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iOS Swift 2.0 Enumerations and Optionals Introduction to Optionals Initializing Optional Values

mahi
mahi
7,137 Points

can't figure this one out!!

optionals.swift
struct Book {
    let title: String
    let author: String
    let price: String?
    let pubDate: String?

    init? (dict: [String: String]){
         guard self.title = dict["title"], self.author = dict["author"] else{
            return nil
        }

         self.price = dict["price"]
         self.pubDate = dict["pubDate"]
     }
}

1 Answer

Martin Wildfeuer
PLUS
Martin Wildfeuer
Courses Plus Student 11,071 Points

You cannot assign to self with a guard statement in an initializer. You can assign to "temporary" variables before assigning to properties, though:

struct Book {
    let title: String
    let author: String
    let price: String?
    let pubDate: String?

    init? (dict: [String: String]){
        guard let title = dict["title"], let author = dict["author"] else {
            return nil
        }

        self.title = title
        self.author = author
        self.price = dict["price"]
        self.pubDate = dict["pubDate"]
    }
}

Hope that helps :)

mahi
mahi
7,137 Points

Thanks a lot!!! That helped.

William Hartvedt Skogstad
William Hartvedt Skogstad
5,857 Points

Why do we need to declare the self statements for the 4 constants at the end of the initializer?

mahi
mahi
7,137 Points

@ William Hartvedt Skogstad we declare those to initialize them. first we take out the values from all the keys and then we initialise all the properties.

Martin Wildfeuer
Martin Wildfeuer
Courses Plus Student 11,071 Points

Unwrapping values depends on the if/guard let unwrappedValue = wrappedValue construct (not talking about forced unwrapping!). Therefore, it is not possible to assign an unwrapped value to a previously declared constant/variable directly. To work around this, we can use temporary variables. In my example, I chose to to use the same temporary constant names as the ones of the properties of the Book struct.

These temporary constants are only available within the scope of the init method. Using the same name has the effect of shadowing the property of the class, that is, referring to title within the initializer will give you the constant I declared there and you can't access the property of your Book struct named title directly. To access the property, we have to prefix it with self. explicitly, so Swift knows that we refer to the property of the struct, not the constant defined within the initializer.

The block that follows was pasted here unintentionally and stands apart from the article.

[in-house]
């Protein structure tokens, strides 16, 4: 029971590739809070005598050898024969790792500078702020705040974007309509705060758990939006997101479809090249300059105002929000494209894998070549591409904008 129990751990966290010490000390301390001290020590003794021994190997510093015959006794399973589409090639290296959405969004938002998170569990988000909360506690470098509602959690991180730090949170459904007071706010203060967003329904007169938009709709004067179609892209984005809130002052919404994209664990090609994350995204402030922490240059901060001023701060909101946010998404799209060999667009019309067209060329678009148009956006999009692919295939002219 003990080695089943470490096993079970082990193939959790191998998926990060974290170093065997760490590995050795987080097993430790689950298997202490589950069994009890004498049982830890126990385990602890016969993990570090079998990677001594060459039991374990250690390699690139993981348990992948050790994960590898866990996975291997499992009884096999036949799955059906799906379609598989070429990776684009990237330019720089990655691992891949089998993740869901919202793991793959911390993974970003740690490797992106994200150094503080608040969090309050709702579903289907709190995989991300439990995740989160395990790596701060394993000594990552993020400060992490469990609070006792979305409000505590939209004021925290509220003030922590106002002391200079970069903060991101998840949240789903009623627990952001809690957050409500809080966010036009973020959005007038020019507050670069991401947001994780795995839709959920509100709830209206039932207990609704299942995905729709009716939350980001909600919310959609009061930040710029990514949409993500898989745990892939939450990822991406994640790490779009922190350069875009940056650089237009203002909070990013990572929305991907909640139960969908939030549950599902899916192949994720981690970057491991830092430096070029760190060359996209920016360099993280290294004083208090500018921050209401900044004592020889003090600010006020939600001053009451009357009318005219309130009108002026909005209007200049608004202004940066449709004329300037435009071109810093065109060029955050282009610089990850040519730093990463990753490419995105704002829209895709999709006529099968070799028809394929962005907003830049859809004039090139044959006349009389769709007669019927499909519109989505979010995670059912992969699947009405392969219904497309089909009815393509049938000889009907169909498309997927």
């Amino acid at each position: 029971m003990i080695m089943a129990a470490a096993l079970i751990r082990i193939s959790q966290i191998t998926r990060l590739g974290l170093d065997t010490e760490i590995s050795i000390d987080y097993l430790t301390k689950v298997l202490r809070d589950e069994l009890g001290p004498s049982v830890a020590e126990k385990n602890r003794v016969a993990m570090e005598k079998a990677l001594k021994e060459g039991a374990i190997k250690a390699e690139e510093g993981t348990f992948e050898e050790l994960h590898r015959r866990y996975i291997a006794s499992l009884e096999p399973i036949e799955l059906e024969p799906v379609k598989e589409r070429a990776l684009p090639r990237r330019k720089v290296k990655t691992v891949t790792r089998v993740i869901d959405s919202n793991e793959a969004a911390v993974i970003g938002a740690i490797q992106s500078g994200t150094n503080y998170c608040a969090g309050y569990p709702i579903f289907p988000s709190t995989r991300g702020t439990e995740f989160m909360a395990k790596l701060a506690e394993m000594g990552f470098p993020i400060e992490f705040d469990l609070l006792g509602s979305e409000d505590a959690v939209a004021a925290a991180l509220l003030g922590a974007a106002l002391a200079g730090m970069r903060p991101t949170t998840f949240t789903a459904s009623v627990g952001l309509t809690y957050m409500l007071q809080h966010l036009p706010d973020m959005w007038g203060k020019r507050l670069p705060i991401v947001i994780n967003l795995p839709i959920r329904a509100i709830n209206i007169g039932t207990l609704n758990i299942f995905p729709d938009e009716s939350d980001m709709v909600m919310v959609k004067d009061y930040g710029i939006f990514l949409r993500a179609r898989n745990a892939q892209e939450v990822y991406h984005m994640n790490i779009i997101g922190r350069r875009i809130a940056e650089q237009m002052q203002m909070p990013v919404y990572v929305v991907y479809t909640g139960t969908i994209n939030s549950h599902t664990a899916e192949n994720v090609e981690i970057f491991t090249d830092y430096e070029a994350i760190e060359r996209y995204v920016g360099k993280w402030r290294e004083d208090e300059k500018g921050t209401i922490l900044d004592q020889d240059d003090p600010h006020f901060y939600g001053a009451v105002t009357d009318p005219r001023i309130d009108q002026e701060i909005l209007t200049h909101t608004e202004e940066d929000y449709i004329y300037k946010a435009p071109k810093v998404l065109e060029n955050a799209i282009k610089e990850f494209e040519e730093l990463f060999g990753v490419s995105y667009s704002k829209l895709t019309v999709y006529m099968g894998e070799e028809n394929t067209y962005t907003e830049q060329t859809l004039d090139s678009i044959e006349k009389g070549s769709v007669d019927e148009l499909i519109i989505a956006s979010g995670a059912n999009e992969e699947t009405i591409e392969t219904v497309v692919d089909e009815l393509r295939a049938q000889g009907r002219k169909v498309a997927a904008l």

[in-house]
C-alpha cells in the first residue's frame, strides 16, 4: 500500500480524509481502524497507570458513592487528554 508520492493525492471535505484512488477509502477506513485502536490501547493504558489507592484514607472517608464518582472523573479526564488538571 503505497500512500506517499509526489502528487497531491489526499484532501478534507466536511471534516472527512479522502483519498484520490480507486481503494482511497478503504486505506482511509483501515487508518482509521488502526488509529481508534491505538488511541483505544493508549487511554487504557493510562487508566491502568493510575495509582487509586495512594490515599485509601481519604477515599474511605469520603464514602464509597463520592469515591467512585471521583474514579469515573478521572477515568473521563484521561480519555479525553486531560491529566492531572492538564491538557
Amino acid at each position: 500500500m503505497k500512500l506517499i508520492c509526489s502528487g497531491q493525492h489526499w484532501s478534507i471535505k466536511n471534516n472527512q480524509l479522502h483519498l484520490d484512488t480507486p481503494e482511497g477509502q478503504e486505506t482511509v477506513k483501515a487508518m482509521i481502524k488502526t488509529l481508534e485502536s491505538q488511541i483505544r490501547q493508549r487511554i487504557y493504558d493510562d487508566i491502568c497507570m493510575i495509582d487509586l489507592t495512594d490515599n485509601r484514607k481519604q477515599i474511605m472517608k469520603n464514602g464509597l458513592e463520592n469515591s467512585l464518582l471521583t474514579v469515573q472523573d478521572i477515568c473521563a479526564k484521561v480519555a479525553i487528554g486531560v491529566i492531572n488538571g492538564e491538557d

struct Book {
    let title: String
    let author: String
    let price: String?
    let pubDate: String?

    init? (dict: [String: String]){
        guard let title = dict["title"], let author = dict["author"] else {
            return nil
        }

        // title = title would not work, as it's ambiguous
       // The compiler thinks we want to assign title to itself
        self.title = title 
        self.author = author // same here

        // We don't need self here, as it is not ambiguous.
        // We are assigning the value directly to the property
        price = dict["price"] 
        pubDate = dict["pubDate"] // same here
    }
}

Although I used self for all the properties we wanted to initialize in my original answer, it is in fact only needed for the shadowed variables. Self should only be used where it is really needed, so my original answer was correct but not considered best practice. I just wanted to avoid confusion :)

I know that was a lot information, I hope it helps, though :)